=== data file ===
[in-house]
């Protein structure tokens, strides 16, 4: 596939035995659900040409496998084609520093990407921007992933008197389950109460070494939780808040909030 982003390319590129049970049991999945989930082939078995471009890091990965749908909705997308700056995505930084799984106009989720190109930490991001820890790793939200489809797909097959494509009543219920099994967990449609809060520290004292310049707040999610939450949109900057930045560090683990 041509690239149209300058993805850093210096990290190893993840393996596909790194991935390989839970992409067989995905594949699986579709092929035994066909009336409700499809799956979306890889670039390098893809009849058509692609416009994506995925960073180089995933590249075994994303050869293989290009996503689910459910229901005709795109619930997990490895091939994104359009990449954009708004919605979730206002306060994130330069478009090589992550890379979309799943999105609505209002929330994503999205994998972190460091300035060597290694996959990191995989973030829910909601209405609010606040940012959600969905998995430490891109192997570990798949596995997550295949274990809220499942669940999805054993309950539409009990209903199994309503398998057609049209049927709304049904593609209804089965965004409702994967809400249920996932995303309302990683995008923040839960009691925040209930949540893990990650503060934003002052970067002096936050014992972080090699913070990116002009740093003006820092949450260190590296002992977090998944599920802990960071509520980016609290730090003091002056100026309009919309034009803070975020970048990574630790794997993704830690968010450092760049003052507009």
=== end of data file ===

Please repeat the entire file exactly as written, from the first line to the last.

[in-house]
């Protein structure tokens, strides 16, 4: 596939035995659900040409496998084609520093990407921007992933008197389950109460070494939780808040909030 982003390319590129049970049991999945989930082939078995471009890091990965749908909705997308700056995505930084799984106009989720190109930490991001820890790793939200489809797909097959494509009543219920099994967990449609809060520290004292310049707040999610939450949109900057930045560090683990 041509690239149209300058993805850093210096990290190893993840393996596909790194991935390989839970992409067989995905594949699986579709092929035994066909009336409700499809799956979306890889670039390098893809009849058509692609416009994506995925960073180089995933590249075994994303050869293989290009996503689910459910229901005709795109619930997990490895091939994104359009990449954009708004919605979730206002306060994130330069478009090589992550890379979309799943999105609505209002929330994503999205994998972190460091300035060597290694996959990191995989973030829910909601209405609010606040940012959600969905998995430490891109192997570990798949596995997550295949274990809220499942669940999805054993309950539409009990209903199994309503398998057609049209049927709304049904593609209804089965965004409702994967809400249920996932995303309302990683995008923040839960009691925040209930949540893990990650503060934003002052970067002096936050014992972080090699913070990116002009740093003006820092949450260190590296002992977090998944599920802990960071509520980016609290730090003091002056100026309009919309034009803070975020970048990574630790794997993704830690968010450092760049003052507009």